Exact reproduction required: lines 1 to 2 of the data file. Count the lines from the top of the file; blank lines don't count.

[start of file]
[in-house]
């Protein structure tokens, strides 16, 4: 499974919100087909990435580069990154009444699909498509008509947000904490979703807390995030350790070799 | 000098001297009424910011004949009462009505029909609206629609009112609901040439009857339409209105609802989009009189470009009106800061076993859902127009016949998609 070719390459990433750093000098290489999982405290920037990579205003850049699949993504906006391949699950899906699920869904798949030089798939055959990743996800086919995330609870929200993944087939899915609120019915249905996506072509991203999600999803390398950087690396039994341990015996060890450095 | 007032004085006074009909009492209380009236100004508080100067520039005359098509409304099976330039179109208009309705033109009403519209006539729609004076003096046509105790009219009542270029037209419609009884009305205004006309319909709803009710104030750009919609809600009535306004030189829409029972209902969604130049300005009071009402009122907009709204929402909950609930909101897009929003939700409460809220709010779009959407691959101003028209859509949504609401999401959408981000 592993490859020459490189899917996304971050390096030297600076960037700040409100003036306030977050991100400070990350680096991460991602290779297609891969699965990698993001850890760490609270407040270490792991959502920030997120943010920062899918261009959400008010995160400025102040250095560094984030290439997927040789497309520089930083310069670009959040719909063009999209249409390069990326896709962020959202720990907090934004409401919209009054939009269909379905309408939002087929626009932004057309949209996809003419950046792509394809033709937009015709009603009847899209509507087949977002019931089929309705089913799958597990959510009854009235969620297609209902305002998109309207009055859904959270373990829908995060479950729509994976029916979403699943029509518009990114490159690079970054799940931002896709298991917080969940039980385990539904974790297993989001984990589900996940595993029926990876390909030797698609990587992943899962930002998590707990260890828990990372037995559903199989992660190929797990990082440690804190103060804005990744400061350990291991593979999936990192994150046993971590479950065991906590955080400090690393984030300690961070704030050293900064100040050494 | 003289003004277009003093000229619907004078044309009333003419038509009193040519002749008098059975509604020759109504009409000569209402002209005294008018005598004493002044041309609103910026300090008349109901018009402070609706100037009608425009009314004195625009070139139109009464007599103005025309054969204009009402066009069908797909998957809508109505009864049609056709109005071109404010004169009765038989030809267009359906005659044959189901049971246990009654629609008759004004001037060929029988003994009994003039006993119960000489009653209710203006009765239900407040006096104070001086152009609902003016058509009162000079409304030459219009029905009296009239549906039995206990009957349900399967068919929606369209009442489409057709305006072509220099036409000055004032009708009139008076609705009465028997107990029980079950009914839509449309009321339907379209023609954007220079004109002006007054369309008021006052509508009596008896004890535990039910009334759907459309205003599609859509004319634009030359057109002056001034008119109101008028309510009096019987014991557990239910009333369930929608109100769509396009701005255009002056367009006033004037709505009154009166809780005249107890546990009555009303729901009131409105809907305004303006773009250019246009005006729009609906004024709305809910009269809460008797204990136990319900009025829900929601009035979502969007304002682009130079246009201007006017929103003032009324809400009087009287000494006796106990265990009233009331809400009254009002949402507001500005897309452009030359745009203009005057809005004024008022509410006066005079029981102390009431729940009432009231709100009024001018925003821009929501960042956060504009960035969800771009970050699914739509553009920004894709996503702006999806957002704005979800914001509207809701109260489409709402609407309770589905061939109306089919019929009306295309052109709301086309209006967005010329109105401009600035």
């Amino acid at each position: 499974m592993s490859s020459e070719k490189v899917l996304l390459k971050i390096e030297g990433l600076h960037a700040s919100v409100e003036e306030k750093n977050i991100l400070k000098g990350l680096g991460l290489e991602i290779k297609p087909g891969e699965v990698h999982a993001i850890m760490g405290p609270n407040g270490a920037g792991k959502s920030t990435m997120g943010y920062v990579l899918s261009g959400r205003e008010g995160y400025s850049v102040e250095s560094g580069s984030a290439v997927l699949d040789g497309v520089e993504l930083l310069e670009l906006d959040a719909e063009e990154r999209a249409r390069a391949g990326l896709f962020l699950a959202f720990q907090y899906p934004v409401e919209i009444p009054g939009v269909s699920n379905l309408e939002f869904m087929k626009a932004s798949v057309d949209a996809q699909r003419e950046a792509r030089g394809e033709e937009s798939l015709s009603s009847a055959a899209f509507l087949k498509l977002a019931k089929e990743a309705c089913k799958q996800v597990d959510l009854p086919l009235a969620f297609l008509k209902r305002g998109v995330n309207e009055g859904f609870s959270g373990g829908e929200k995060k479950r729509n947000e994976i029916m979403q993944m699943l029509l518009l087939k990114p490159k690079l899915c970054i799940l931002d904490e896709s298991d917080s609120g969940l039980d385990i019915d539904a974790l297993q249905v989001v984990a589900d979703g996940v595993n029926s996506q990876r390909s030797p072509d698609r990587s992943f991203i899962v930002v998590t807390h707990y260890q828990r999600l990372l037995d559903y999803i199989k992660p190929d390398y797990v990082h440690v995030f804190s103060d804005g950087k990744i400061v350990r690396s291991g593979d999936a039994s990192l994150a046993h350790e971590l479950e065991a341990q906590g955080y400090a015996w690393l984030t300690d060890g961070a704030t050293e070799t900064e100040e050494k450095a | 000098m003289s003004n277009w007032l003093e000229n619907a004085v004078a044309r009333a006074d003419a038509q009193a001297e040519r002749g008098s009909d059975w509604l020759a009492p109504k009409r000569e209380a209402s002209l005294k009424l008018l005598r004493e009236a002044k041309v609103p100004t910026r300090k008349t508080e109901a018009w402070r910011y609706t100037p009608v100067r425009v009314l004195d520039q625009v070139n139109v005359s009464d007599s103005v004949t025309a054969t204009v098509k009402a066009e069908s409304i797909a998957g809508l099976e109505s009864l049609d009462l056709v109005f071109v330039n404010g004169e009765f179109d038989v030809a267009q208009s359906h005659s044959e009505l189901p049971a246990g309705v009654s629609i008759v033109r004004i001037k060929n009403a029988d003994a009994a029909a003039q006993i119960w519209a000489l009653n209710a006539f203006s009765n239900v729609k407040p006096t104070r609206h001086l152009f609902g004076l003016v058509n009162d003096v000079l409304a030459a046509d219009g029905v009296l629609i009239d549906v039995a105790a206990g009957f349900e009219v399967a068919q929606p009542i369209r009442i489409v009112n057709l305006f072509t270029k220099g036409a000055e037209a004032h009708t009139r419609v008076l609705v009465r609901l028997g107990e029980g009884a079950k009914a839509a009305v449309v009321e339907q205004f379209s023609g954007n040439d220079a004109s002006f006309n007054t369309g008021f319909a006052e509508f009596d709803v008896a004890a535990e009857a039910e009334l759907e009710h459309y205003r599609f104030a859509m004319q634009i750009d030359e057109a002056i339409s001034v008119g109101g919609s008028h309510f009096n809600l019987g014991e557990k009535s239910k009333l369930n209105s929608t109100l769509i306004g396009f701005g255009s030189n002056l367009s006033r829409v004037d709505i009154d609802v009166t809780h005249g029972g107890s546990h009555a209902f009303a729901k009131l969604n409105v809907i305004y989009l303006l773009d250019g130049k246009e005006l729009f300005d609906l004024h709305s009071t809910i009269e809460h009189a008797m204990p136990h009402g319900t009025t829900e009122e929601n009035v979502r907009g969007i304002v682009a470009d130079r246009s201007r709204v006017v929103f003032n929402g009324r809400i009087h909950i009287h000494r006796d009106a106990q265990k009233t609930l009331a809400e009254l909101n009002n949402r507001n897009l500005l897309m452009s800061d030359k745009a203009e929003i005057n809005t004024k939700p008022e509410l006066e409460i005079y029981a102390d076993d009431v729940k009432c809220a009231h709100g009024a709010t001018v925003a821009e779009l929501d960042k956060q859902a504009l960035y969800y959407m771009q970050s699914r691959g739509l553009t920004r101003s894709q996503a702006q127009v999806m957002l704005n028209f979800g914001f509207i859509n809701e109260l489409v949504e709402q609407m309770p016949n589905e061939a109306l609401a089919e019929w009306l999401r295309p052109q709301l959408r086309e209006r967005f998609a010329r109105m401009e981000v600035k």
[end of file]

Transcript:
[in-house]
């Protein structure tokens, strides 16, 4: 499974919100087909990435580069990154009444699909498509008509947000904490979703807390995030350790070799 | 000098001297009424910011004949009462009505029909609206629609009112609901040439009857339409209105609802989009009189470009009106800061076993859902127009016949998609 070719390459990433750093000098290489999982405290920037990579205003850049699949993504906006391949699950899906699920869904798949030089798939055959990743996800086919995330609870929200993944087939899915609120019915249905996506072509991203999600999803390398950087690396039994341990015996060890450095 | 007032004085006074009909009492209380009236100004508080100067520039005359098509409304099976330039179109208009309705033109009403519209006539729609004076003096046509105790009219009542270029037209419609009884009305205004006309319909709803009710104030750009919609809600009535306004030189829409029972209902969604130049300005009071009402009122907009709204929402909950609930909101897009929003939700409460809220709010779009959407691959101003028209859509949504609401999401959408981000 592993490859020459490189899917996304971050390096030297600076960037700040409100003036306030977050991100400070990350680096991460991602290779297609891969699965990698993001850890760490609270407040270490792991959502920030997120943010920062899918261009959400008010995160400025102040250095560094984030290439997927040789497309520089930083310069670009959040719909063009999209249409390069990326896709962020959202720990907090934004409401919209009054939009269909379905309408939002087929626009932004057309949209996809003419950046792509394809033709937009015709009603009847899209509507087949977002019931089929309705089913799958597990959510009854009235969620297609209902305002998109309207009055859904959270373990829908995060479950729509994976029916979403699943029509518009990114490159690079970054799940931002896709298991917080969940039980385990539904974790297993989001984990589900996940595993029926990876390909030797698609990587992943899962930002998590707990260890828990990372037995559903199989992660190929797990990082440690804190103060804005990744400061350990291991593979999936990192994150046993971590479950065991906590955080400090690393984030300690961070704030050293900064100040050494 | 003289003004277009003093000229619907004078044309009333003419038509009193040519002749008098059975509604020759109504009409000569209402002209005294008018005598004493002044041309609103910026300090008349109901018009402070609706100037009608425009009314004195625009070139139109009464007599103005025309054969204009009402066009069908797909998957809508109505009864049609056709109005071109404010004169009765038989030809267009359906005659044959189901049971246990009654629609008759004004001037060929029988003994009994003039006993119960000489009653209710203006009765239900407040006096104070001086152009609902003016058509009162000079409304030459219009029905009296009239549906039995206990009957349900399967068919929606369209009442489409057709305006072509220099036409000055004032009708009139008076609705009465028997107990029980079950009914839509449309009321339907379209023609954007220079004109002006007054369309008021006052509508009596008896004890535990039910009334759907459309205003599609859509004319634009030359057109002056001034008119109101008028309510009096019987014991557990239910009333369930929608109100769509396009701005255009002056367009006033004037709505009154009166809780005249107890546990009555009303729901009131409105809907305004303006773009250019246009005006729009609906004024709305809910009269809460008797204990136990319900009025829900929601009035979502969007304002682009130079246009201007006017929103003032009324809400009087009287000494006796106990265990009233009331809400009254009002949402507001500005897309452009030359745009203009005057809005004024008022509410006066005079029981102390009431729940009432009231709100009024001018925003821009929501960042956060504009960035969800771009970050699914739509553009920004894709996503702006999806957002704005979800914001509207809701109260489409709402609407309770589905061939109306089919019929009306295309052109709301086309209006967005010329109105401009600035």